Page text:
Ray worked with B-2-B and Consumer clients throughout the world ... including USA, Canada, Mexico, Asia, the South Pacific, Europe, the Middle-East, Central & South America, Africa.

This website is a compilation of Ray's 10 years on the Web.

 

Power Direct Marketing: The Book


Definitions

Let’s do some definitions. In every case these were learned from my dad, who said he never sold anything in his life, but he sure did buy a lot of stuff!

Advertising

Advertising does these 6 things—probably better than any other discipline:

  • It educates a marketplace—your current customers and your best prospects.
  • It informs the marketplace about a new product, a store opening, a sale—something.
  • It makes the audience aware of an opportunity they may not have known about.
  • It creates an image of the product or service being offered.
  • It positions the product/service in the market with similar and competitive brands.
  • It generates interest, the goal being to get you to move from where you are to make a purchasing decision.

Marketing

Now let’s define marketing. General marketing. Marketing is finding out and providing what your customers want. Silicon Valley public relations expert Paul Franson says customers are demanding things be done their way—this is now the rule, not the exception. Marketing must understand this very real situation and address it head-on.

Selling

Selling is getting your prospect and customer to buy from YOU . . . and not someone else. Selling, tied with marketing, work hand in glove. Together. The direction is clear. The greater selectivity available in the last two decades of this century has led the consumer from mass marketing to segmented marketing. Then to niche marketing, and finally to one-on-one marketing. Quite a change from the "everybody is a prospect" philosophy that prevailed until the middle 1960s. Today you talk to people as individuals.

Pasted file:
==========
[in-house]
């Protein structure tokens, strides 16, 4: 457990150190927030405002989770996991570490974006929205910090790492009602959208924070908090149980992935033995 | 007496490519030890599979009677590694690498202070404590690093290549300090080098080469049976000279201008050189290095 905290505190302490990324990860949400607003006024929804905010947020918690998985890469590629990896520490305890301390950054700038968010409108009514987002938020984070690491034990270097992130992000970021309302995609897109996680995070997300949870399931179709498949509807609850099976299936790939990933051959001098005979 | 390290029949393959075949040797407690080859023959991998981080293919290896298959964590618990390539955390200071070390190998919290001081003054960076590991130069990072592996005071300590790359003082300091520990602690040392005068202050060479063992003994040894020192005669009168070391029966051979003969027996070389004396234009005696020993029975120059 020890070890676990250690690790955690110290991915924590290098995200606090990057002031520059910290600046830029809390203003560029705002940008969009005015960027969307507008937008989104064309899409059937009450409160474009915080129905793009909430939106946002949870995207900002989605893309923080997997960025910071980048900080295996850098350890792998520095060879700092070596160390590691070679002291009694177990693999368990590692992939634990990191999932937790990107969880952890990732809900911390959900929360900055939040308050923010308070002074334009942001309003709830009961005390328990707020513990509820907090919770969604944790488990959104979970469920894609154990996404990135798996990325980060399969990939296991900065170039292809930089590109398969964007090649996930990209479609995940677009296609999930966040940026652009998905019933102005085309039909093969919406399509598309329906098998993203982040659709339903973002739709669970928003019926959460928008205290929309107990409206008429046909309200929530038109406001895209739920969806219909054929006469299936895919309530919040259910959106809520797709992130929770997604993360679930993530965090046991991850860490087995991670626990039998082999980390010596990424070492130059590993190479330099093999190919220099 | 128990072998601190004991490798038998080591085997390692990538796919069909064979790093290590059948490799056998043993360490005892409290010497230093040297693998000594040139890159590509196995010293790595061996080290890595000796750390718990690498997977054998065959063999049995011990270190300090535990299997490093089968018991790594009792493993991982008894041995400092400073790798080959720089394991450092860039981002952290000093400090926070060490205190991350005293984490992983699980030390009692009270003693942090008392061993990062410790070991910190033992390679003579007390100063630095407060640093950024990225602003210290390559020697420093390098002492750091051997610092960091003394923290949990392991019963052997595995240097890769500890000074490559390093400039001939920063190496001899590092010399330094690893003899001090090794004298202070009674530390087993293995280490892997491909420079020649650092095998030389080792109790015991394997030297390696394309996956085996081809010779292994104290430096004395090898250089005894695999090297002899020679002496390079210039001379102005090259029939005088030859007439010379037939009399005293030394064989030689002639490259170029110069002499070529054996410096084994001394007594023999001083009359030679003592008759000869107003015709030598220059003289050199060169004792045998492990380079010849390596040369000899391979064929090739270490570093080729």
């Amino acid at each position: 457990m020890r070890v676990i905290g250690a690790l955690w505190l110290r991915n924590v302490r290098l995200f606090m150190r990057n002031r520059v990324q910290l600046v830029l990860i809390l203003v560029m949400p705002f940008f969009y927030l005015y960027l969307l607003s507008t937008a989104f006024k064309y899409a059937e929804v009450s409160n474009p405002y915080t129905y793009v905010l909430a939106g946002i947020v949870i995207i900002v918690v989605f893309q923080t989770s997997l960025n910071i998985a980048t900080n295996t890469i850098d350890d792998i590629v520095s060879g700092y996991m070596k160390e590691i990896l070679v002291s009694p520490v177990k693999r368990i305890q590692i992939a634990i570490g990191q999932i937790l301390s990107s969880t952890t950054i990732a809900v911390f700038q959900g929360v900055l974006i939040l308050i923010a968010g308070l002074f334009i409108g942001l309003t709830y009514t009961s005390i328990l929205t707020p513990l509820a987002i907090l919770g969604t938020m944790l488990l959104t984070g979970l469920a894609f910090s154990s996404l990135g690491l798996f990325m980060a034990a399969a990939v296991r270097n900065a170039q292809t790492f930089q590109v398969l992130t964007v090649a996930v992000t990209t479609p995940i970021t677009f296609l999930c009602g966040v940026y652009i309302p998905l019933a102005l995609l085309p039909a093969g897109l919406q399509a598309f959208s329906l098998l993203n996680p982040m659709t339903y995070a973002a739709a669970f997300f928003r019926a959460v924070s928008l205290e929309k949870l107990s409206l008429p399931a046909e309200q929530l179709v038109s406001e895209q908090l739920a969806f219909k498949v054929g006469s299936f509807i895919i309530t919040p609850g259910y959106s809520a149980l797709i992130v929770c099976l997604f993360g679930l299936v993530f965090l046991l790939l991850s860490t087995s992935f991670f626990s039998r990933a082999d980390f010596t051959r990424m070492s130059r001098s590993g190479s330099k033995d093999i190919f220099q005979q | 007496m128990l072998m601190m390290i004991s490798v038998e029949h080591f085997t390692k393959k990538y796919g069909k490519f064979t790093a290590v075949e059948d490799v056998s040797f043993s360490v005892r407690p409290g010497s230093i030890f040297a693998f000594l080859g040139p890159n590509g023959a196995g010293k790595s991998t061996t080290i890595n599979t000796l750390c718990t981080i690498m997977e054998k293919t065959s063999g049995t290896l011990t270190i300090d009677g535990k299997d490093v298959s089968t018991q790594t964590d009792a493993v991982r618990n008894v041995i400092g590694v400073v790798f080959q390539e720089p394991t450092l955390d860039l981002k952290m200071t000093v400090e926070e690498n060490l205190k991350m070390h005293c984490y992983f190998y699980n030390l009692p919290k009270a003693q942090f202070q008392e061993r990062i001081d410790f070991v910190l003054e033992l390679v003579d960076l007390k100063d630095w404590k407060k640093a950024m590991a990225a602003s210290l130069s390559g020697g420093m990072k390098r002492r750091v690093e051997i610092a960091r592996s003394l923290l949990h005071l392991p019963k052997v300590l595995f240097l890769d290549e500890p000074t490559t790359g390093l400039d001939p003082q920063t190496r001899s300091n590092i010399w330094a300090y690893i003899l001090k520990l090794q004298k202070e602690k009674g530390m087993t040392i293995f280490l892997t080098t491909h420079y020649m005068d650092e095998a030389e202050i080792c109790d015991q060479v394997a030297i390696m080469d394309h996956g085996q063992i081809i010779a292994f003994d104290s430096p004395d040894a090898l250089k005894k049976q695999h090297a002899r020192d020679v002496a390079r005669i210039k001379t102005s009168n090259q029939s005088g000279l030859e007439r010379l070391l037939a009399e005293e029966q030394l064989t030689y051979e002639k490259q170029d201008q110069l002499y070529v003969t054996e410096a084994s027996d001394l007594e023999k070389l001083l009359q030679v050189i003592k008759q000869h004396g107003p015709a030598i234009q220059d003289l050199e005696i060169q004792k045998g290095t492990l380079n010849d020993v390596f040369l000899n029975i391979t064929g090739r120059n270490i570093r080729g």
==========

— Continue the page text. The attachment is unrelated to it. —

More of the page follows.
There was a time when mass made sense. There were fewer goods and fewer options. There were not eight varieties of Coca Cola. In fact, there were not more than a handful of soft drink suppliers. Telephones came like the Model T of Henry Ford. You could have it any color you wanted, as long as that color was black. Companies owned a category—not just a brand—but an entire category.

Not today. A while back a friend from New Zealand lived with us for several months. She was amazed at our variety. (The country of New Zealand is about the size of California. New Zealand has a population of just over 3.2 million people. The city of Los Angeles has more than 3 million people. So it is easy to see and understand why we in North America can support a wide variety of products and services and New Zealand has to do with less.)

It was an experience to take Erin to the supermarket and just watch her walk the aisles. With scores of flavors, sizes, colors—dozens of options inside a single product group. So many choices today.

Things do change. In the late 1950s, jets were introduced by the airlines. An 11-hour flight from the west coast to Hawaii became just five hours. Your flight no longer had to stop during a trip from east coast to west coast. Transportation changed dramatically.

The 1960s were alive with action and activity. If you wanted to move, change jobs, get married, get divorced, tell off your boss, smoke pot—you did it. The "me" generation was active. If you were alive and even somewhat well, got up in the morning and showed up at your plant or office, you made a very nice living, thank you. All you had to do in the 1960s was exist to live. That all changed about 1969 . . . and the world hasn’t been the same since.